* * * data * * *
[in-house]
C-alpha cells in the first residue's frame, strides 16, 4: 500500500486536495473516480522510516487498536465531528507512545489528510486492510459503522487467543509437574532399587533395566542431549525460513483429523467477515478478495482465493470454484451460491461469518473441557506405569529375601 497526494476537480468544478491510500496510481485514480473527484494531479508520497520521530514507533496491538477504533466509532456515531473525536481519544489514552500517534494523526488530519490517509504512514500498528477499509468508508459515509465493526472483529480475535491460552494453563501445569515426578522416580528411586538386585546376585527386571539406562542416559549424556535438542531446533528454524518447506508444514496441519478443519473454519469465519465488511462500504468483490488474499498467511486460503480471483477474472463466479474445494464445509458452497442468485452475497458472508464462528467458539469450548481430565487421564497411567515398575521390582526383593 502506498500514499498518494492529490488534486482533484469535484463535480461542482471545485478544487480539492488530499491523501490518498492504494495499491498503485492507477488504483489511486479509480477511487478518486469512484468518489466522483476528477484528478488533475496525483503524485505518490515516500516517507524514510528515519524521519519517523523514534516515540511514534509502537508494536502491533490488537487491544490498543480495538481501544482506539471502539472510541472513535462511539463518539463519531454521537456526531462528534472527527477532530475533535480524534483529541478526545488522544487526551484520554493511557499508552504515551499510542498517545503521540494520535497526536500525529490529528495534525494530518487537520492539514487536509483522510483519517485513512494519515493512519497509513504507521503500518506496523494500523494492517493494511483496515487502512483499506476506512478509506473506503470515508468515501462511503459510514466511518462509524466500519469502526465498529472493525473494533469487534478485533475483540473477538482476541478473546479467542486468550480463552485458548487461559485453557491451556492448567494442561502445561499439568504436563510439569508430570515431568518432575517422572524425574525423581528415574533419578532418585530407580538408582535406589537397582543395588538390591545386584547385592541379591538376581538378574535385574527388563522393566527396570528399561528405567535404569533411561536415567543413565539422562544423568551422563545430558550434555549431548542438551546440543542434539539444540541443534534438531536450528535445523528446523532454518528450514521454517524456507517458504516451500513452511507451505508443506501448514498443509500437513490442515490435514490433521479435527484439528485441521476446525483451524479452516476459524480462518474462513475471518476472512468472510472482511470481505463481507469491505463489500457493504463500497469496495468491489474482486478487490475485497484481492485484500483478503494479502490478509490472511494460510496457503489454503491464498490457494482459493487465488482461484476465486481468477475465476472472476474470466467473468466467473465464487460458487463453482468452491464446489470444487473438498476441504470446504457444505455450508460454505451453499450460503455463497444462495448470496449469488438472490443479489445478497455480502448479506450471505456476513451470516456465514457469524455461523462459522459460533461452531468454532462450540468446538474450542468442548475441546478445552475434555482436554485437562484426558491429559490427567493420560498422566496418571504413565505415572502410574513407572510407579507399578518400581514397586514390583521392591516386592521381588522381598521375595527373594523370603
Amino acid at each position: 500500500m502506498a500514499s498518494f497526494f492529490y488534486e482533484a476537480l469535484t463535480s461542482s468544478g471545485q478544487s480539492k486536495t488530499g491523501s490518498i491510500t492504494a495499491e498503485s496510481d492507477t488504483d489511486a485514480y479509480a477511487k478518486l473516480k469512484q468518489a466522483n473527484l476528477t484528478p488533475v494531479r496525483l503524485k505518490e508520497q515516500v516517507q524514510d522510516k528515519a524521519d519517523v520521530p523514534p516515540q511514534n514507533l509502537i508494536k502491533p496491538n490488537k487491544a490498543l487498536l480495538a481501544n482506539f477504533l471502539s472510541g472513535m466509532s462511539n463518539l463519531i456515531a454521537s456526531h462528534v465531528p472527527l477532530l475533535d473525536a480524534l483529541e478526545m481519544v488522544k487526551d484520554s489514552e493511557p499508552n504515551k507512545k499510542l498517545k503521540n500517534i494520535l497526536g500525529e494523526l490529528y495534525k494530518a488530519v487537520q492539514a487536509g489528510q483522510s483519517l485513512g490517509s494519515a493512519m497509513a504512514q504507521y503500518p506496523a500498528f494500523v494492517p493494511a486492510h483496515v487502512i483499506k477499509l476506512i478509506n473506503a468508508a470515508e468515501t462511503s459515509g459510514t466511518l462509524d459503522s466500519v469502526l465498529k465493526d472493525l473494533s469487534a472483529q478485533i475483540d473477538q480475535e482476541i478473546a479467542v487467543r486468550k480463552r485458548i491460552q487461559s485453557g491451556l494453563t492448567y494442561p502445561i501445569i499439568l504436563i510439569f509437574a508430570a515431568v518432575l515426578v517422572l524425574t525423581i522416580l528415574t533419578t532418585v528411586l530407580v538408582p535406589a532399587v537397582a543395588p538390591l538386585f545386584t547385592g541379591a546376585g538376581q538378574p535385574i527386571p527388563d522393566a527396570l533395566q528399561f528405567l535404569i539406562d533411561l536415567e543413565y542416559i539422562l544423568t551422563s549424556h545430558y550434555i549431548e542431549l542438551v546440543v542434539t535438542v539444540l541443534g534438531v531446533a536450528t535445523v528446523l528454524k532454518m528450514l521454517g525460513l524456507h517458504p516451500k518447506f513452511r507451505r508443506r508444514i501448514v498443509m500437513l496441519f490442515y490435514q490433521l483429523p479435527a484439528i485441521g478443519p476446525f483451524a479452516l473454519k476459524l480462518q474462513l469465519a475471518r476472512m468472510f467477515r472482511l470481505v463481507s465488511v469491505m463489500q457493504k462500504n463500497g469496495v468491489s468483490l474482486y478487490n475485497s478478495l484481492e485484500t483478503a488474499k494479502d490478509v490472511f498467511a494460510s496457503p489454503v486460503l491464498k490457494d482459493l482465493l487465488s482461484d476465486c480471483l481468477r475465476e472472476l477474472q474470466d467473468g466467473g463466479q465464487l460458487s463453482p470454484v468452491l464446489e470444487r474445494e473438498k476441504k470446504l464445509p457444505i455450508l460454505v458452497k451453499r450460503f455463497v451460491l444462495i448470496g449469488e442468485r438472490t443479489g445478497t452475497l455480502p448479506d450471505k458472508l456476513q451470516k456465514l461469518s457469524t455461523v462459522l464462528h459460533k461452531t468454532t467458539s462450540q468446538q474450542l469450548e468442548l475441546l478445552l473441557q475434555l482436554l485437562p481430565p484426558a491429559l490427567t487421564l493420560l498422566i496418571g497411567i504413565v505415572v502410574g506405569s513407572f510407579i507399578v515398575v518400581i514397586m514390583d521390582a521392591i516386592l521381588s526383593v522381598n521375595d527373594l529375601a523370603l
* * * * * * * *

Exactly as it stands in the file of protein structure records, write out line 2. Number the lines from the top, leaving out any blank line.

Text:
C-alpha cells in the first residue's frame, strides 16, 4: 500500500486536495473516480522510516487498536465531528507512545489528510486492510459503522487467543509437574532399587533395566542431549525460513483429523467477515478478495482465493470454484451460491461469518473441557506405569529375601 497526494476537480468544478491510500496510481485514480473527484494531479508520497520521530514507533496491538477504533466509532456515531473525536481519544489514552500517534494523526488530519490517509504512514500498528477499509468508508459515509465493526472483529480475535491460552494453563501445569515426578522416580528411586538386585546376585527386571539406562542416559549424556535438542531446533528454524518447506508444514496441519478443519473454519469465519465488511462500504468483490488474499498467511486460503480471483477474472463466479474445494464445509458452497442468485452475497458472508464462528467458539469450548481430565487421564497411567515398575521390582526383593 502506498500514499498518494492529490488534486482533484469535484463535480461542482471545485478544487480539492488530499491523501490518498492504494495499491498503485492507477488504483489511486479509480477511487478518486469512484468518489466522483476528477484528478488533475496525483503524485505518490515516500516517507524514510528515519524521519519517523523514534516515540511514534509502537508494536502491533490488537487491544490498543480495538481501544482506539471502539472510541472513535462511539463518539463519531454521537456526531462528534472527527477532530475533535480524534483529541478526545488522544487526551484520554493511557499508552504515551499510542498517545503521540494520535497526536500525529490529528495534525494530518487537520492539514487536509483522510483519517485513512494519515493512519497509513504507521503500518506496523494500523494492517493494511483496515487502512483499506476506512478509506473506503470515508468515501462511503459510514466511518462509524466500519469502526465498529472493525473494533469487534478485533475483540473477538482476541478473546479467542486468550480463552485458548487461559485453557491451556492448567494442561502445561499439568504436563510439569508430570515431568518432575517422572524425574525423581528415574533419578532418585530407580538408582535406589537397582543395588538390591545386584547385592541379591538376581538378574535385574527388563522393566527396570528399561528405567535404569533411561536415567543413565539422562544423568551422563545430558550434555549431548542438551546440543542434539539444540541443534534438531536450528535445523528446523532454518528450514521454517524456507517458504516451500513452511507451505508443506501448514498443509500437513490442515490435514490433521479435527484439528485441521476446525483451524479452516476459524480462518474462513475471518476472512468472510472482511470481505463481507469491505463489500457493504463500497469496495468491489474482486478487490475485497484481492485484500483478503494479502490478509490472511494460510496457503489454503491464498490457494482459493487465488482461484476465486481468477475465476472472476474470466467473468466467473465464487460458487463453482468452491464446489470444487473438498476441504470446504457444505455450508460454505451453499450460503455463497444462495448470496449469488438472490443479489445478497455480502448479506450471505456476513451470516456465514457469524455461523462459522459460533461452531468454532462450540468446538474450542468442548475441546478445552475434555482436554485437562484426558491429559490427567493420560498422566496418571504413565505415572502410574513407572510407579507399578518400581514397586514390583521392591516386592521381588522381598521375595527373594523370603